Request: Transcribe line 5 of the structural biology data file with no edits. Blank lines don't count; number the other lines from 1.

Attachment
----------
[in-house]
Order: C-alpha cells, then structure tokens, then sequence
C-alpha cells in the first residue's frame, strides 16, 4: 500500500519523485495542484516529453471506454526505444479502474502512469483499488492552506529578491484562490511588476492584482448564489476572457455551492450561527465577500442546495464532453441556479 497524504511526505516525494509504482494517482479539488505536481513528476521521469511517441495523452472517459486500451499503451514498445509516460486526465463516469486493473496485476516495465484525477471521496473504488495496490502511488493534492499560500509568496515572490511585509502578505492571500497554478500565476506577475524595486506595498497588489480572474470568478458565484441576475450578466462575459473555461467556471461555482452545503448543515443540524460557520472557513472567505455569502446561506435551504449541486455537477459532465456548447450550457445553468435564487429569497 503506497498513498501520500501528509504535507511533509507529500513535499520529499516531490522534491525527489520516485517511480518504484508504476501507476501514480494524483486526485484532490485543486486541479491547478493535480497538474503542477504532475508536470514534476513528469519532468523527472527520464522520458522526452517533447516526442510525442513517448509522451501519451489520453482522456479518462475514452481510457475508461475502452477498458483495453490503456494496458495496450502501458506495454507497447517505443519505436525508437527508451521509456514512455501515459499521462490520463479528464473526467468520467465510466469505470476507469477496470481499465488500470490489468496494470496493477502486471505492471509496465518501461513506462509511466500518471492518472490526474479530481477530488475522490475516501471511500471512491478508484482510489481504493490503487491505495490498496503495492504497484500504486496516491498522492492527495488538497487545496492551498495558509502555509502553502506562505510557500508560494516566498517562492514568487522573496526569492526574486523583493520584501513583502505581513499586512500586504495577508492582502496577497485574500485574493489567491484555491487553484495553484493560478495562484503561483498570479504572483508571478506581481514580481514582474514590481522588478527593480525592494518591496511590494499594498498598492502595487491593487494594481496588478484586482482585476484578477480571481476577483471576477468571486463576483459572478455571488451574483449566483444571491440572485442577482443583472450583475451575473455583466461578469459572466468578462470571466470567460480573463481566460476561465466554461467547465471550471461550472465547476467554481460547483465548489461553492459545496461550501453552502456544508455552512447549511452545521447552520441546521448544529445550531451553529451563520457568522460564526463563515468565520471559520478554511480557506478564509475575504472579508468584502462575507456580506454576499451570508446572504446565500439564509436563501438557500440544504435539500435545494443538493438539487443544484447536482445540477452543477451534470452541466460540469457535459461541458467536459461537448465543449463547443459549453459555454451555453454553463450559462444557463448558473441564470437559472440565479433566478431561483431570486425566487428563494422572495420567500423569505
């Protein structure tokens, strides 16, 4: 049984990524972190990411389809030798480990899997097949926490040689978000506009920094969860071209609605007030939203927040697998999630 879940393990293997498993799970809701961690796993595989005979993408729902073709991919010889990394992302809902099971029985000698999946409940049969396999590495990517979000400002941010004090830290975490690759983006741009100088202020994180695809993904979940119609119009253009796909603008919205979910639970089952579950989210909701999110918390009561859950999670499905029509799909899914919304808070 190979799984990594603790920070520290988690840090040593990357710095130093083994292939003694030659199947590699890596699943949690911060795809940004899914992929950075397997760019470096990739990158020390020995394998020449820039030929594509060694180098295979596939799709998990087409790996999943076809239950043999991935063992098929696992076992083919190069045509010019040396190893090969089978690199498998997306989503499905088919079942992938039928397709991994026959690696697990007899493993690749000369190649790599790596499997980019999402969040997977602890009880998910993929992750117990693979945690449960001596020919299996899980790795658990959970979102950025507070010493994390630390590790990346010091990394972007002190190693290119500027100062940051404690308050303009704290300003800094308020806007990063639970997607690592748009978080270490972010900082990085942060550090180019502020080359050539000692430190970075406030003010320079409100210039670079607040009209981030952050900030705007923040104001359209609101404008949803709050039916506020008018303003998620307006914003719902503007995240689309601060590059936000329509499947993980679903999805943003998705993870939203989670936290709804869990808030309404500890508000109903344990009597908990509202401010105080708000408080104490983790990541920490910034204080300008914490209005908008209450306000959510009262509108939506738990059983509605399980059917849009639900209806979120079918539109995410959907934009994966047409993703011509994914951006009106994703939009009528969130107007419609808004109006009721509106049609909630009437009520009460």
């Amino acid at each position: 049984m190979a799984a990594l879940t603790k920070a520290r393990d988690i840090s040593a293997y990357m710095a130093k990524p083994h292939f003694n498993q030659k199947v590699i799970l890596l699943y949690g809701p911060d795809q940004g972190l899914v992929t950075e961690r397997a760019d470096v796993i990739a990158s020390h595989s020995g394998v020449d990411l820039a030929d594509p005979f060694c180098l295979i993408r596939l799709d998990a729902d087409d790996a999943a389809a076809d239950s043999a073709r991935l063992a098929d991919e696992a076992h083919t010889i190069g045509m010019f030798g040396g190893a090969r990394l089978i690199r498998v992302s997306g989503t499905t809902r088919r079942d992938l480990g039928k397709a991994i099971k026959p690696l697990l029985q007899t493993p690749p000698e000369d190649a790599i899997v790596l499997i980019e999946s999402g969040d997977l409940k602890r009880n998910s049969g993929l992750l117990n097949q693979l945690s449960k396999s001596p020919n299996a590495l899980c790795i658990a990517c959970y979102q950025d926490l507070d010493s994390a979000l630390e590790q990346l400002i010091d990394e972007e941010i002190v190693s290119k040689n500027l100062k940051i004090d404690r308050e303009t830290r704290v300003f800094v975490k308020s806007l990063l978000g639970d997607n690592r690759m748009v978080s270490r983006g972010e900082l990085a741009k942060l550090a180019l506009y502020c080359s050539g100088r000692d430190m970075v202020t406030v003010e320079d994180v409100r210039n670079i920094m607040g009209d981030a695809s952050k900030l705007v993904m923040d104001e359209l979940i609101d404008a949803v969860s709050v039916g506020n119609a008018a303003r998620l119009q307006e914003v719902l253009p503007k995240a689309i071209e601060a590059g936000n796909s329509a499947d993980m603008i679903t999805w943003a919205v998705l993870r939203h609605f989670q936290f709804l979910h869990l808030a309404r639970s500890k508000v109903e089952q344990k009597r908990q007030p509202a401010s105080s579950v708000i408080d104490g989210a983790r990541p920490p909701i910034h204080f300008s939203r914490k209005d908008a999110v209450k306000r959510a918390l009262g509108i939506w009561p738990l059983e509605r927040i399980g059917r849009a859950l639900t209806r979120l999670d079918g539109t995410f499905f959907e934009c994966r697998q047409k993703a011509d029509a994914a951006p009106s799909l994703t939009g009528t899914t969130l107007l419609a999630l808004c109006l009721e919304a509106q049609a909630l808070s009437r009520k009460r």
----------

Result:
């Amino acid at each position: 049984m190979a799984a990594l879940t603790k920070a520290r393990d988690i840090s040593a293997y990357m710095a130093k990524p083994h292939f003694n498993q030659k199947v590699i799970l890596l699943y949690g809701p911060d795809q940004g972190l899914v992929t950075e961690r397997a760019d470096v796993i990739a990158s020390h595989s020995g394998v020449d990411l820039a030929d594509p005979f060694c180098l295979i993408r596939l799709d998990a729902d087409d790996a999943a389809a076809d239950s043999a073709r991935l063992a098929d991919e696992a076992h083919t010889i190069g045509m010019f030798g040396g190893a090969r990394l089978i690199r498998v992302s997306g989503t499905t809902r088919r079942d992938l480990g039928k397709a991994i099971k026959p690696l697990l029985q007899t493993p690749p000698e000369d190649a790599i899997v790596l499997i980019e999946s999402g969040d997977l409940k602890r009880n998910s049969g993929l992750l117990n097949q693979l945690s449960k396999s001596p020919n299996a590495l899980c790795i658990a990517c959970y979102q950025d926490l507070d010493s994390a979000l630390e590790q990346l400002i010091d990394e972007e941010i002190v190693s290119k040689n500027l100062k940051i004090d404690r308050e303009t830290r704290v300003f800094v975490k308020s806007l990063l978000g639970d997607n690592r690759m748009v978080s270490r983006g972010e900082l990085a741009k942060l550090a180019l506009y502020c080359s050539g100088r000692d430190m970075v202020t406030v003010e320079d994180v409100r210039n670079i920094m607040g009209d981030a695809s952050k900030l705007v993904m923040d104001e359209l979940i609101d404008a949803v969860s709050v039916g506020n119609a008018a303003r998620l119009q307006e914003v719902l253009p503007k995240a689309i071209e601060a590059g936000n796909s329509a499947d993980m603008i679903t999805w943003a919205v998705l993870r939203h609605f989670q936290f709804l979910h869990l808030a309404r639970s500890k508000v109903e089952q344990k009597r908990q007030p509202a401010s105080s579950v708000i408080d104490g989210a983790r990541p920490p909701i910034h204080f300008s939203r914490k209005d908008a999110v209450k306000r959510a918390l009262g509108i939506w009561p738990l059983e509605r927040i399980g059917r849009a859950l639900t209806r979120l999670d079918g539109t995410f499905f959907e934009c994966r697998q047409k993703a011509d029509a994914a951006p009106s799909l994703t939009g009528t899914t969130l107007l419609a999630l808004c109006l009721e919304a509106q049609a909630l808070s009437r009520k009460r």